Friday, June 29, 2012

Why Lévi-Strauss is Important

From Patrice Maniglier, Claude Lévi-Strauss, 1908-2009: A Lévi-Straussian Century, published in radical philosophy:
Whether we think of Lacan, Barthes, Althusser, Foucault, Derrida, Deleuze, Lyotard, or even Badiou, and no matter what philosophical resources directly inspired them, they all inherited problems (and often concepts) set up by Lévi-Strauss. More importantly, they also inherited the terrain upon which their daring speculative constructions could be deemed to touch directly on practices, in particular scientific ones. However, while the reputation of all these authors is now well established in philosophical circles, Lévi- Strauss remains comparatively little known and little read. This neglect, regrettably, contributes directly to the increasingly marked tendency to ‘normalize’ these practices and speculations and to confine them anew in somewhat solipsistic dialogue within a philosophical tradition that is once again locked within itself, taking away from themnot only their specificity but also a great deal of their intelligibility and interest. It is symptomatic that the English-speaking academic world (which prides itself so much, relative to its French counterpart, in ‘taking seriously’ these subversive thinkers, both as a source of inspirationand as objects of interpretation, if not veneration) has remained largely silent about Lévi-Strauss, while more and more works are devoted to him in French....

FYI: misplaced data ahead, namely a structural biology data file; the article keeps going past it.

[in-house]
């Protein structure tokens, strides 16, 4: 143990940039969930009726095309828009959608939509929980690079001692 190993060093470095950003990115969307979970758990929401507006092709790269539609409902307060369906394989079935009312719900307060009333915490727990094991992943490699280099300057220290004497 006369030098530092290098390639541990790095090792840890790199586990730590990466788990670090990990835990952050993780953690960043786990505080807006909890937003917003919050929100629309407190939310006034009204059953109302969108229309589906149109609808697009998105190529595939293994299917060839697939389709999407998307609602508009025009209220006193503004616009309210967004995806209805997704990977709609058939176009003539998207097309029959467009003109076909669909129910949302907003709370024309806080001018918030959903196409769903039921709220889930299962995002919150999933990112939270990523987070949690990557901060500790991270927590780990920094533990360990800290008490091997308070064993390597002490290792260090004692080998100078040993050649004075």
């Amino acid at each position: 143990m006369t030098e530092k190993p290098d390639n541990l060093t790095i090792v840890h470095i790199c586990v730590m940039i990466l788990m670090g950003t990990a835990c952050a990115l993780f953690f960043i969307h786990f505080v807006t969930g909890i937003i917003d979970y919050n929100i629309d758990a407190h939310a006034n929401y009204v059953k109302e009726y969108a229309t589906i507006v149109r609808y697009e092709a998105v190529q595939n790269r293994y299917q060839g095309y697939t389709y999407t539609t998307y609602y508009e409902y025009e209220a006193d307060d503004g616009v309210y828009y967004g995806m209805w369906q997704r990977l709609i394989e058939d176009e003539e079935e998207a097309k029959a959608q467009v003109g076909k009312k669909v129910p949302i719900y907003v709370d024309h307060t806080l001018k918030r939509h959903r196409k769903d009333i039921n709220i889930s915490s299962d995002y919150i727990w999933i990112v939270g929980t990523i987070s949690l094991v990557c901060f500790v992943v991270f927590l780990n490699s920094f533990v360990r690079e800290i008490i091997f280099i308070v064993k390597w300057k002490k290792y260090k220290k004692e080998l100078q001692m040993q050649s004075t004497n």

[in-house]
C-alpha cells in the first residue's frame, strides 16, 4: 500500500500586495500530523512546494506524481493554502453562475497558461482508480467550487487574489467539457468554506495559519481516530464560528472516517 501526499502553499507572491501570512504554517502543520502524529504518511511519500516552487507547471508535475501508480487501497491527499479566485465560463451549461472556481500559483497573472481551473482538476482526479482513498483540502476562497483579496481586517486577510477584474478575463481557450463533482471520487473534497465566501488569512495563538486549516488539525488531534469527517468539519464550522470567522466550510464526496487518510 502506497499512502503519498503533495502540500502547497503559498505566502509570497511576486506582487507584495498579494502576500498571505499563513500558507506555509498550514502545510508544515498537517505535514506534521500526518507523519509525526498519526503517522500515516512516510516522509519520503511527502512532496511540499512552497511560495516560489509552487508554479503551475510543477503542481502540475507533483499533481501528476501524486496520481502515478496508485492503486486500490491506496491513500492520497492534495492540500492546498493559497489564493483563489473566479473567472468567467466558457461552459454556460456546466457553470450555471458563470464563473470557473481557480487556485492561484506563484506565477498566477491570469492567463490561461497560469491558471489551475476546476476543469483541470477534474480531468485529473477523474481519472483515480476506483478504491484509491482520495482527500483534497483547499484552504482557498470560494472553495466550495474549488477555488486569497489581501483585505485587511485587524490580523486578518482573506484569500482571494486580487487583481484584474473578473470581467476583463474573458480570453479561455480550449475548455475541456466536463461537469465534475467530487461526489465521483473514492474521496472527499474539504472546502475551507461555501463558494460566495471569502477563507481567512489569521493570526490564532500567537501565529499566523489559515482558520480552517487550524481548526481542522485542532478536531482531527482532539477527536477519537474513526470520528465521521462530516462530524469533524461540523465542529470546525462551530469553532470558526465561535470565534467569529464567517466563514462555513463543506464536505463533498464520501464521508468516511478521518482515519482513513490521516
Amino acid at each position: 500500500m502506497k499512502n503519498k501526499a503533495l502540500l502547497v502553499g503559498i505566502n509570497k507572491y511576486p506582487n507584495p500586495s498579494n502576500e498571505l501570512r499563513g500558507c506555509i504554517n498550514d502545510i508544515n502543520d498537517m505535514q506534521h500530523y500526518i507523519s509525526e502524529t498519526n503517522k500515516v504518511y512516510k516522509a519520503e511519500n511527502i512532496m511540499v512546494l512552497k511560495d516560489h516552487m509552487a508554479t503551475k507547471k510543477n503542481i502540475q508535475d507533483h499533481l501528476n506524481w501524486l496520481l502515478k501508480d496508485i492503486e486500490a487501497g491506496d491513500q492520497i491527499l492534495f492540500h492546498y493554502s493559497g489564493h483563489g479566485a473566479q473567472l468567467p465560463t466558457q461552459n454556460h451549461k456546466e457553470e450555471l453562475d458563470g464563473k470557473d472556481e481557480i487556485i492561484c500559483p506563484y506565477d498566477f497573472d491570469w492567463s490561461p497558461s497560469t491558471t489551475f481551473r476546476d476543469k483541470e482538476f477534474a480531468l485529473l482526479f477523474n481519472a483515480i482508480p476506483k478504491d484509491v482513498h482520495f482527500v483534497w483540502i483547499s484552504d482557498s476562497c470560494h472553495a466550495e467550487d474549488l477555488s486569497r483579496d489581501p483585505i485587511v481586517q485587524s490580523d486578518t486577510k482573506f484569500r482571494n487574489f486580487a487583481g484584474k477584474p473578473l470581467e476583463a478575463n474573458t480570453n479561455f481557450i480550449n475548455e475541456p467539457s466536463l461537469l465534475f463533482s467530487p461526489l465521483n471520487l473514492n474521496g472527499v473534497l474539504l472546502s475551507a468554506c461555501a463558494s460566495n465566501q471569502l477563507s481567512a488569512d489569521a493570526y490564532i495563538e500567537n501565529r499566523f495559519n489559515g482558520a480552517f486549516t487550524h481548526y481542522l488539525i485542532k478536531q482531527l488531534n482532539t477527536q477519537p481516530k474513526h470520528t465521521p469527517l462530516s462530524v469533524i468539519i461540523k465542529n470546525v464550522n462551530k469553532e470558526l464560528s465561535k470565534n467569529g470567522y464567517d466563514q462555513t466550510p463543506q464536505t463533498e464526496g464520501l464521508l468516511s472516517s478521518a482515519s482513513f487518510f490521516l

Lévi-Strauss proposed no small number of new philosophical constructs – take, among many others, the concept of ‘floating signifier’ which has had such a long career from Lacan to Deleuze, Derrida, Badiou, Spivak, Žižek, Laclau… He insisted, however, that such constructs were tobe treated as nothing more than ad hoc tools to solve particular anthropological or ethnographic problems, a strategy which did little to win over some of his philosophical colleagues.
In conclusion:
I don’t know whether the next century might one day be recognized as Deleuzean (or Badiouian, or anything else), but if it is, I’m sure that it that it won’t be so without us first realizing that the one which ended so recently has been Lévi-Straussian. It is time to start rereading his work, if we seek to find new ways to allow philosophical constructions to accomplish their real and most fundamental promise: to act upon the world they confront.

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